If you’re look for more in-depth information on sunscreens, in general, and the importance of protecting your skin, also check out these great resources:
- Skincancer.org – The official site of the Skin Cancer Foundation
- Skinacea.com – A collection of skin panaceas and personal tips
Decent protection for normal daily activity; No white/grey cast; Wears well under foundation; Best for Normal Skin Types (May not be suitable for sensitive skin); Cost: High ($56.00 USD/£48.00 for a full size 3.3 fl oz); Available Locally: No.
Shiseido Ultimate Protection SPF 50: Extreme sun protection; Water resistant; Fairly thick coverage which leaves a major white cast – powder like finish; Best for: Normal, Oily -Combo Skin Types; Recommended for use during outdoor activities; Cost: High ($39.00 USD for a full size 3.3 fl oz); Available Locally: Yes.
Peter Thomas Roth Max Sheer SPF 30: Overs Broad Spectrum (UVA/UVB) Protection; Very mild white/grey cast; Wears fairly well under foundation; Best for: Combo-Normal Skin; Not recommended for: Very Oily or Very Dry Skin; Cost: High ($42.00 USD for 50 ml / 1.7 oz); Available Locally: No (Check Sephora.com or Beautybar.com)
Stila Bronzing Beauty Balm SPF 30: An amazing mattifier! Hot Weather Approved! (in spades)l Best for: Oily/Combo Skin Types (or if you live somewhere like I do); Best for: Light, Medium to Deep Skin Tones with neutral, yellow or olive undertones (this may not work well for those with pink/red undertones); Cost: High ($38.00 USD for 1.3 fl oz.)
Ole Henriksen Protect the Truth SPF 50: Great smell! High SPF of 50 (UVA/UVB); No white/grey cast (may be a mild, temporary grey cast on darker skin tones); Oil-Free/Wears well under foundation; Cost: Moderate-High ($35.00 USD for full size 1.7 fl. oz); Available Locally: No
Clarins – UV Plus HP Broad Spectrum SPF 40: Moderate white/grey cast:; Absorbs quickly. light weight; watery, thin consistency, slight “powder” like finish; Cost: High ($41.00 USD for full size 1.7 fl oz); Best for: Normal to Combination Skin (Can cause oil to develop later in the day); Available Locally: Yes! (Check John Bull or the Beauty Spot, Downtown, Nassau)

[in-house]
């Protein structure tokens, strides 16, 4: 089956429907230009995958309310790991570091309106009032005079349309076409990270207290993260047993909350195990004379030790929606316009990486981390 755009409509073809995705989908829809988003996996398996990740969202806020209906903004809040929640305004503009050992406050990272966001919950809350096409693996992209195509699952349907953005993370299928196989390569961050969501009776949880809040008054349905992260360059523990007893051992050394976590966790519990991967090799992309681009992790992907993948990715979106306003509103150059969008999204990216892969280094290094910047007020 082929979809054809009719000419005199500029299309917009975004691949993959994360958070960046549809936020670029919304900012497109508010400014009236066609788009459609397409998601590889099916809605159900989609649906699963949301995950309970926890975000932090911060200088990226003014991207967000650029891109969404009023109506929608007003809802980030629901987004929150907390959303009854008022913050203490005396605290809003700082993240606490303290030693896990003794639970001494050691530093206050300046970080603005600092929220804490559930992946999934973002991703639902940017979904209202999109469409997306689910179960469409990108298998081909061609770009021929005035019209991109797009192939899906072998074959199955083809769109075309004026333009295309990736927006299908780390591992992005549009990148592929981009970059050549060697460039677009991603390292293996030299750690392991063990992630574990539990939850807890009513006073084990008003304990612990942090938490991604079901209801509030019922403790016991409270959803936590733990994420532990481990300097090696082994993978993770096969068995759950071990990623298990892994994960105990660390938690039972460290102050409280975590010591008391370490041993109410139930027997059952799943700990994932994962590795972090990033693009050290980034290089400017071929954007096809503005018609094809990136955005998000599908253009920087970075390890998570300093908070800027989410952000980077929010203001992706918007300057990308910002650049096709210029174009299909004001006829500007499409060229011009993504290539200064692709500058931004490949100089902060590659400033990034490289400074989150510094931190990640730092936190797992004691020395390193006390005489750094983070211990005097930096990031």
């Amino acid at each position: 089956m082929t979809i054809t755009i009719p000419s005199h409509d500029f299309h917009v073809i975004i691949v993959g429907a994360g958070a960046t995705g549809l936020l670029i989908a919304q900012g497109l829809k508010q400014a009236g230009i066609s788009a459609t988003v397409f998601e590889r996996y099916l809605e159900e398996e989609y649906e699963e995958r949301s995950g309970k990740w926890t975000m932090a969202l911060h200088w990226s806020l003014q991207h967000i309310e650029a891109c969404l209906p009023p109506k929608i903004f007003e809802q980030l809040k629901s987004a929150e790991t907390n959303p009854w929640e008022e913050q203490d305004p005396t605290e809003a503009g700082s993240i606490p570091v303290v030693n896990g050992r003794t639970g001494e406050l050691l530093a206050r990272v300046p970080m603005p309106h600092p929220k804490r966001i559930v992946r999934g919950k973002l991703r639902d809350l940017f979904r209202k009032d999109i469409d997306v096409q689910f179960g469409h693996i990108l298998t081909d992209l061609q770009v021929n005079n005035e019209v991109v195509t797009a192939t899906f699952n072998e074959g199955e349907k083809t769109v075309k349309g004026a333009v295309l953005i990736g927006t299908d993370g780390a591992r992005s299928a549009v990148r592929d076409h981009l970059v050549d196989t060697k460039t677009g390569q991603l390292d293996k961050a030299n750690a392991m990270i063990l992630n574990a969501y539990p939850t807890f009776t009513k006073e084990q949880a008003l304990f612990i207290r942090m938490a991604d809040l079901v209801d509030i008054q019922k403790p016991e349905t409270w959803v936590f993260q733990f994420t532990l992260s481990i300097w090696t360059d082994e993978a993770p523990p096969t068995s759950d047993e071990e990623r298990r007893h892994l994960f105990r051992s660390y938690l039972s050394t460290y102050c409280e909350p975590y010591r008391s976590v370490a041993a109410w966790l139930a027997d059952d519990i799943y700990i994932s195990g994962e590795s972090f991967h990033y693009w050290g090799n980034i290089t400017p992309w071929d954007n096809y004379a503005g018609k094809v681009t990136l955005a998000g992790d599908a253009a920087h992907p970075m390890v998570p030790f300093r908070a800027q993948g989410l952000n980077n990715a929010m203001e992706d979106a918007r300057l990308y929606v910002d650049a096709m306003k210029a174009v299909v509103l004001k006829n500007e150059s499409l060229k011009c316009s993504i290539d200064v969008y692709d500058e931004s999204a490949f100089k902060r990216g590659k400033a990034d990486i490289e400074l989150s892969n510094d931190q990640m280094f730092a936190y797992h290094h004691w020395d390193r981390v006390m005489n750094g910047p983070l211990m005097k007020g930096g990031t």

Supergoop! Sun-Defying Sunscreen Oil SPF 50. Does not leave a white/grey cast; Consistency: Oil (Fully absorbs within 10-15 minutes); No adverse skin reactions experienced; Best for: All Skin Types (if used on body alone); Good for: A range of activities. Water-resistant for up to 80 minutes (after which you MUST reapply); Cost: Average; Available Locally: No (Check Sephora.com or Supergoop.com)
Origins A Perfect World Anti-Aging Moisturizer SPF 20. Leaves a slight white/grey cast in initial application; Consistency: Thick to Medium; Did not break me out; Foundation Approved (unless using a dewy foundation with oily skin); Best used for: Normal daily activities with limited sun exposure. Not recommended for use in situations of pro-longed sun exposure; Cost: High (Retail $41.00 USD); Available Locally: No (Check Origins.com , Sephora.com, Nordstrom.com and/or similar retailers).
Murad’s Anti-aging Moistruzier for Blemish Prone Skin SPF 20: Wears well under foundation; Hot/Humid weather approved; Feels light-weight and comfortable on the skin; Price: High (Retail:$47.00 USD); Available Locally: No (Check online at: Murad.com or Sephora.com)